Rossetti’s then unpublished poem, ‘The Death of a First-born,’ written in
memory of the Duke of Clarence.  Down went knife and fork as Swinburne
half rose from his chair to reach across the table for the manuscript.
“She is as a god to mortals when compared to most other living women
poets,” he exclaimed.  Then, in his thin-high-pitched, but exquisitely
modulated voice he half read, half chanted, two stanzas of the poem.

    One young life lost, two happy young lives blighted
       With earthward eyes we see:
    With eyes uplifted, keener, farther sighted
       We look, O Lord to thee.

    Grief hears a funeral knell: hope hears the ringing
       Of birthday bells on high.
    Faith, Hope and Love make answer with soft singing,
       Half carol and half cry.

He stopped abruptly refusing to read the third and last stanza because it
was unequal, and the poem was stronger and finer by its omission.  Then
he said in a hushed voice, “For the happy folk who are able to think as
she thinks, who believe as she believes, the poem is of its kind

With glowing eyes and with hand that marked time to the music, he read
once more the second verse, repeating the line, “half carol and half cry”
three times, lowering his voice with each repetition until it became
little more than a whisper.  Laying the manuscript reverently beside him,
he sat perfectly still for a space with brooding eyes, then rising
silently left the room with short swift strides. {17}

Many of Swinburne’s friends have testified to his personal charm and
courtliness of bearing.  “Unmistakably an aristocrat, and with all the
ease and polish which one associates with high breeding, there was, even
in the cordiality with which he would rise and come forward to welcome a
visitor a suspicion of the shy nervousness of the introspective man and
of the recluse on first facing a stranger.”  Mr. Coulson Kernahan has
said, “I have seen him angry, I have heard him furiously dissent from,
and even denounce the views put forward by others, but never once was
what, for want of a better word, I must call his personal deference to
those others relaxed.

“To no one would he defer quite so graciously and readily, to no one was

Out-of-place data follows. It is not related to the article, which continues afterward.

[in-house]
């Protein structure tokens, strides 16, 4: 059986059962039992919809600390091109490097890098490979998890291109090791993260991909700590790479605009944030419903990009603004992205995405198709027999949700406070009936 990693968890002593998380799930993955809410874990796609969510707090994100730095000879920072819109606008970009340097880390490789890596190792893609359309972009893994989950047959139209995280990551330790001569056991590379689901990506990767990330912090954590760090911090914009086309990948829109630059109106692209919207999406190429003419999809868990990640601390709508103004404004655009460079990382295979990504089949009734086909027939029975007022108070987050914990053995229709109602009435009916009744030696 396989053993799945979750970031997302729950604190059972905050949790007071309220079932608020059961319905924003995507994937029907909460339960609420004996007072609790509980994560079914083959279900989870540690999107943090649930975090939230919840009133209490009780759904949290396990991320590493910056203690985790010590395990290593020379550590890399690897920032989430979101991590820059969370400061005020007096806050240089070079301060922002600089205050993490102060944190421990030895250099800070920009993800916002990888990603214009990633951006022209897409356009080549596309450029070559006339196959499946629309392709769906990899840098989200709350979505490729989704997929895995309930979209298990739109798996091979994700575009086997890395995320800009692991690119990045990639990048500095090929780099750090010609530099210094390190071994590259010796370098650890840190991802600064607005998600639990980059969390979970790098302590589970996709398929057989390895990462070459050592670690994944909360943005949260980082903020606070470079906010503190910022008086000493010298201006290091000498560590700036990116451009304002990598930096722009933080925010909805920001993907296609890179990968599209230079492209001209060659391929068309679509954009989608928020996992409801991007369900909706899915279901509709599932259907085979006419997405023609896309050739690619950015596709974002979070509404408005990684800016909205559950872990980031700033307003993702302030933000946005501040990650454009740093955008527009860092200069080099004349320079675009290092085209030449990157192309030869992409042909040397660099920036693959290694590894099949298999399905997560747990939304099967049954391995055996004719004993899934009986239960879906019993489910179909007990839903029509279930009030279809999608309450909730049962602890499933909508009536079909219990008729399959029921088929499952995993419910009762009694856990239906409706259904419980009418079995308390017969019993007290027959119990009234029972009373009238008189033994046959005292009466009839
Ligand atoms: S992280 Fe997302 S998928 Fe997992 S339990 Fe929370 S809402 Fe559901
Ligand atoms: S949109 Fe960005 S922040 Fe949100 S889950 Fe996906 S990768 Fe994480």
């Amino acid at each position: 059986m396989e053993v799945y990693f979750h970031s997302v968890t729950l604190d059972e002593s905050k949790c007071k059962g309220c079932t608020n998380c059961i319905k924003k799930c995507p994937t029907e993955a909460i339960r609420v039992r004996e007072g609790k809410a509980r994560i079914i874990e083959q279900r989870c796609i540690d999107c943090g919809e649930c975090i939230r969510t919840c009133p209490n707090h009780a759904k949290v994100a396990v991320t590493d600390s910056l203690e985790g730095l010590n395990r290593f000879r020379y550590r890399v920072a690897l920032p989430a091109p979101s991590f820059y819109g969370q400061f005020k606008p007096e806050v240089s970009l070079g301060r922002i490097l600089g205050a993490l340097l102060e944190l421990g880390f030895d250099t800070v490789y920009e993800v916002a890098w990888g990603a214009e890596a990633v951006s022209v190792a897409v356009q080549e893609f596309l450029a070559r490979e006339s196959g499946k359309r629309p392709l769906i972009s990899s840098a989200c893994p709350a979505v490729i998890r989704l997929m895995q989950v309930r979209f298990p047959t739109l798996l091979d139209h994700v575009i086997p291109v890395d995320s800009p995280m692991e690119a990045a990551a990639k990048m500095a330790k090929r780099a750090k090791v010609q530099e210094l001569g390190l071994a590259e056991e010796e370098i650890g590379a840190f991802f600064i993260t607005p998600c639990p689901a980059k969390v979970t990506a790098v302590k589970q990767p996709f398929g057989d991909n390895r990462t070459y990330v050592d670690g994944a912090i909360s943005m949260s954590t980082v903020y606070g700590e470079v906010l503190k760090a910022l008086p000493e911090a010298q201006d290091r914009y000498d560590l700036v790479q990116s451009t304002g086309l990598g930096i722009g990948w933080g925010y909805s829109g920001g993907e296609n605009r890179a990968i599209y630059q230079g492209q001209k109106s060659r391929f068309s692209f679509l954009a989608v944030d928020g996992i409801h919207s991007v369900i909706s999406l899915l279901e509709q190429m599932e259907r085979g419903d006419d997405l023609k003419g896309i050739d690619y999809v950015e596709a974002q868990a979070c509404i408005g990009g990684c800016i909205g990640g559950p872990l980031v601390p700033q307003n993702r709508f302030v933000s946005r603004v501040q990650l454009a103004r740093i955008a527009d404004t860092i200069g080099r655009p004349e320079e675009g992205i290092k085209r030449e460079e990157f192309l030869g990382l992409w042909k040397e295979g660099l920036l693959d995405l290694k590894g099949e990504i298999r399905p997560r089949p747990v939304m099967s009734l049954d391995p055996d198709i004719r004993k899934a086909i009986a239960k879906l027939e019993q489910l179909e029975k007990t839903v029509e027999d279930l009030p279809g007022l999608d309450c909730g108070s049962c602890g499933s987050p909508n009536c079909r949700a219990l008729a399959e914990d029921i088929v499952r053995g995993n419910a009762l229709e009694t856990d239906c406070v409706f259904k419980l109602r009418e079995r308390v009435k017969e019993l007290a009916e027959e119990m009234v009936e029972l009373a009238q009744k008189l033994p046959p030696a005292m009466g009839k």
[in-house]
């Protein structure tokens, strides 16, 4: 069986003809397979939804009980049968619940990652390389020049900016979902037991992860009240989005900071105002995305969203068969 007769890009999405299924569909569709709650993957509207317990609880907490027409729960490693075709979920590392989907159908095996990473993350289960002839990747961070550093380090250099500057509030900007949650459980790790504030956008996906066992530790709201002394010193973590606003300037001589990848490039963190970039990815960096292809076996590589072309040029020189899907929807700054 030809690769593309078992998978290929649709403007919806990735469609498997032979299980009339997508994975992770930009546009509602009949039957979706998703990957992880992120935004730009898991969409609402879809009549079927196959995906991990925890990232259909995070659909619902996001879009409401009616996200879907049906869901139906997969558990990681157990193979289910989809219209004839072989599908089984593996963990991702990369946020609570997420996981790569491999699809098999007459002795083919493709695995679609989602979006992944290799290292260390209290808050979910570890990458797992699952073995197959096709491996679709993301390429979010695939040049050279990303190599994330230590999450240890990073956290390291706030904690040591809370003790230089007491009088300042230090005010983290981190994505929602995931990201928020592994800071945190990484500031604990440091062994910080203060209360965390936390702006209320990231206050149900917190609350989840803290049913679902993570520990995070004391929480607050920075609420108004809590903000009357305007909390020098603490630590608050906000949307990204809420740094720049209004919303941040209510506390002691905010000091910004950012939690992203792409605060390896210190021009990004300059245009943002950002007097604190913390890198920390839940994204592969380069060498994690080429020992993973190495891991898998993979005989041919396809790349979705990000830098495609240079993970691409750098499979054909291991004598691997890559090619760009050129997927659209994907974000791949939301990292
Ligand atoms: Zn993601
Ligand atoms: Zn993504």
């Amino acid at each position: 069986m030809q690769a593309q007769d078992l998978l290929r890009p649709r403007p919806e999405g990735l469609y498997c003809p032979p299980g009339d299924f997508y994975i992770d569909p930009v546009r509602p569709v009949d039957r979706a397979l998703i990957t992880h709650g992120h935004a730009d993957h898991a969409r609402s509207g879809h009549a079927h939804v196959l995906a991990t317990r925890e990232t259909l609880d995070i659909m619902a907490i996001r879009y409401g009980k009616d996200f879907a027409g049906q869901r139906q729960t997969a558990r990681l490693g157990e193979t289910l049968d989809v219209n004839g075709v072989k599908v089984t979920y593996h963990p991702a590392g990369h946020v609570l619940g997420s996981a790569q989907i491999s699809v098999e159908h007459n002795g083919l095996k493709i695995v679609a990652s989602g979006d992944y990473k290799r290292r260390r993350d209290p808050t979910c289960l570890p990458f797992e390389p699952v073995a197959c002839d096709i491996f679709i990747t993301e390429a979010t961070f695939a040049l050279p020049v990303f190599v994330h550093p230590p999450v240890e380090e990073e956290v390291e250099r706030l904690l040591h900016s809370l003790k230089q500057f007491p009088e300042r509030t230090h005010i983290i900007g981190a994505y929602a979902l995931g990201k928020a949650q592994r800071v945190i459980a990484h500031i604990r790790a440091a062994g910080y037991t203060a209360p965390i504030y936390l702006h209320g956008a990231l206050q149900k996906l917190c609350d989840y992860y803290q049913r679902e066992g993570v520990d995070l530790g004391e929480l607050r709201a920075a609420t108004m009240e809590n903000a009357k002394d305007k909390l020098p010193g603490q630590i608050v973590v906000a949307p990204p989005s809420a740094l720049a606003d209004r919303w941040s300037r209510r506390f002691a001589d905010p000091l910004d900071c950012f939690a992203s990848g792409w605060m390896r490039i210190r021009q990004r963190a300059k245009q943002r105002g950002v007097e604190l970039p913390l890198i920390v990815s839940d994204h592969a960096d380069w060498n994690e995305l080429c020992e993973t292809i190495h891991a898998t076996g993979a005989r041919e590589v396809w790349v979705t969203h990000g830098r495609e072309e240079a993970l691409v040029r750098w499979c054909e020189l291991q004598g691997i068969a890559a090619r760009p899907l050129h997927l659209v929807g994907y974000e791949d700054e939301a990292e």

he so scrupulously courtly in bearing as to those who constituted his own

If he felt that he had monopolized the conversation he would turn to
Watts-Dunton and apologize, and for a time become transformed into an
attentive listener.

Lord Ronald Gower writes of Swinburne’s remarkable powers as a talker.
Telling of a luncheon at “The Pines” in 1879, he writes:—“Swinburne’s
talk after luncheon was wonderful . . . What, far beyond the wonderful
flow of words of the poet, struck me, was his real diffidence and
modesty; while fully aware of the divine gifts within him, he is as
simple and unaffected as a child.” {18}

                     [Picture: Theodore Watts-Dunton]

But conversation at “The Pines” was not always of the serious things of
life.  It very frequently partook of the playful, when the hearers would
be kept amused with a humour and whimsicality, cauterized now and then
with some biting touch of satire which showed that neither Swinburne nor
Watts-Dunton had entirely grown up.

Reading aloud was also a greatly favoured form of entertainment.
Swinburne was a sympathetic reader, possessed of a voice of remarkable
quality and power of expression, and he would read for the hour together
from Dickens, Lamb, Charles Reade, and Thackeray.  To Mrs. Mason’s little
boy he was a wizard who could open many magic casements.  He would carry
off the lad to his own room, and there read to him the stories which
caused the hour of bedtime to be dreaded.  When the nurse arrived to
fetch the child to bed he would imperiously wave her away, hoping that
Swinburne would not notice the action and so bring the evening’s
entertainment to a close.  On one occasion the child stole down to
Swinburne’s room after he had been safely put to bed, where the
interrupted story was renewed.  When eventually discovered both seemed to
regard the incident as a huge joke, and Swinburne carried the child to
the nursery and tucked him up for the night.

A great capacity for friendship involves an equally great meed of sorrow.
At last the hour arrived when the friend who was nearer to him than a
brother followed those who one by one he had mourned, and of the old
familiar faces there were left to him only the two sisters, whose love
and devotion had contributed so much to his domestic happiness, and his
friend, Mr. Thomas Hake, who for seventeen years had acted as
confidential secretary.



             INTRODUCTION                                                5

I.           GEORGE BORROW                                              25

II.          DANTE GABRIEL ROSSETTI                                     69

III.         ALFRED, LORD TENNYSON                                     120

IV.          CHRISTINA GEORGINA ROSSETTI                               177

V.           DR. GORDON HAKE                                           207

VI.          JOHN LEICESTER WARREN, LORD DE TABLEY                     219

VII.         WILLIAM MORRIS                                            240

VIII.        FRANCIS HINDES GROOME                                     277


MRS. WILLIAM MORRIS                                         _Frontispiece_

A. C. SWINBURNE                                             to face page 8

THEODORE WATTS-DUNTON                                                   18